As we move towards the end of 2016, I’m looking forward to lots of exciting stuff happening in the New Year, including several new publications – watch this space! But the first thing in my diary is a trip to London to speak about receptive and productive vocabulary at the International House Academic Managers and Trainers conference.
It’s taking place in Greenwich, which is just a couple of miles away from where I was born, so I’m looking forward to a nostalgic wander through the park and up the hill to the Royal Observatory, a place connected with lots of happy childhood memories!
At the weekend, I had a trip to York for the English UK North academic conference at St John’s University. It was a bit of a flying visit, but I managed to see a little bit of the city with an amble along the Shambles, a glimpse of the Minster and a stroll through the Museum Gardens:
At the conference, I sat in on a Mike McCarthy plenary – always a pleasure – and a fascinating session by Emina Tuzovic about teaching Arabic learners which provided lots of food for thought. I was talking about ways of supporting and encouraging learners to develop their vocabulary independently.
It was also an opportunity to mention, for the first time, a project I’ve been working on and have been itching to tell people about … the Oxford Academic Vocabulary Practice titles are two self-study books aimed at EAP students and due for publication in January next year. Look out for more details in the next few months …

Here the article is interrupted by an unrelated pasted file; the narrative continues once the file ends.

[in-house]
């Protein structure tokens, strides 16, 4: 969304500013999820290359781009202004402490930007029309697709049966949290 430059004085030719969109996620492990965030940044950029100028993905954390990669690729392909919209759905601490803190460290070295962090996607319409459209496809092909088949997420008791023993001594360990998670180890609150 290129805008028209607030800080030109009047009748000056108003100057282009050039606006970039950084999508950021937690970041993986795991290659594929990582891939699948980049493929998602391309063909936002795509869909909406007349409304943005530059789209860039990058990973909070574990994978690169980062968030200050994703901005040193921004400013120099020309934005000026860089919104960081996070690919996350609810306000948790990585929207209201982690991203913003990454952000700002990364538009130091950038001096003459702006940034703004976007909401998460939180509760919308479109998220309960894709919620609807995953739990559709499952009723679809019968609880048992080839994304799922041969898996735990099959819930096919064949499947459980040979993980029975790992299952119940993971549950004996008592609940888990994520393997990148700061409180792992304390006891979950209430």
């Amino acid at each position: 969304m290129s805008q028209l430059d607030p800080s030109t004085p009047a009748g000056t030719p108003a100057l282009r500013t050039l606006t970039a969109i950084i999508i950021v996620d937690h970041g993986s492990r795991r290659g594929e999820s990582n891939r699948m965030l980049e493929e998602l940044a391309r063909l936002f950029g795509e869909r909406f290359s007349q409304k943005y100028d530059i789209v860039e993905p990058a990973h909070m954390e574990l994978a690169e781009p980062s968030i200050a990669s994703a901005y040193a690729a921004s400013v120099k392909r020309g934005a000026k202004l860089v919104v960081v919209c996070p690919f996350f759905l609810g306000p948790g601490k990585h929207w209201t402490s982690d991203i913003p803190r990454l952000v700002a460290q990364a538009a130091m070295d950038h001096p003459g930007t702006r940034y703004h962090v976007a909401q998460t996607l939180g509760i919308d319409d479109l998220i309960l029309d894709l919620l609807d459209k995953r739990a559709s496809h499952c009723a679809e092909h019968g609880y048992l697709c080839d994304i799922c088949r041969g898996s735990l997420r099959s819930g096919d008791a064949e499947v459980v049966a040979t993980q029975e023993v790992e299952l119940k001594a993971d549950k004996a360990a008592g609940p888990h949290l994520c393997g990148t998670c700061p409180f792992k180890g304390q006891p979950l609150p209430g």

It’s always nice when you see material you’ve worked on in print. I’ve recently received copies of two books I worked on – both are advanced/C1 level and both, coincidentally, have purple covers.
Insight is a series of coursebooks aimed at upper secondary school students. I worked on the vocabulary strand of the advanced student’s book, writing Vocabulary Insight pages for the end of each unit which focus on different aspects of vocabulary (verb types, figurative language, using synonyms, etc.) and vocabulary learning. I also wrote a set of Vocabulary Bank pages at the back of the book which provide further practice of the vocabulary sets that crop up through the units. At such a high level, the challenge is to find vocabulary themes which will really get students thinking about how English vocabulary works at a deeper level as well as extending their range.
The other new arrival was the Navigate advanced/C1 workbook, part of the latest OUP series of adult coursebooks.
Writing workbooks involves finding new and engaging ways to practise the language (grammar and vocabulary) and skills (reading, writing, speaking and listening) that have been introduced in the main student’s book, but in a way that still feels fresh and engaging. Navigate as a series uses a range of information-rich topics and texts designed to be interesting in their own right, not just as a vehicle to learn the language, and the workbooks are no exception. For the advanced workbook, I found myself researching topics as diverse as biomechanical engineering, solar flares and the history of culinary spices.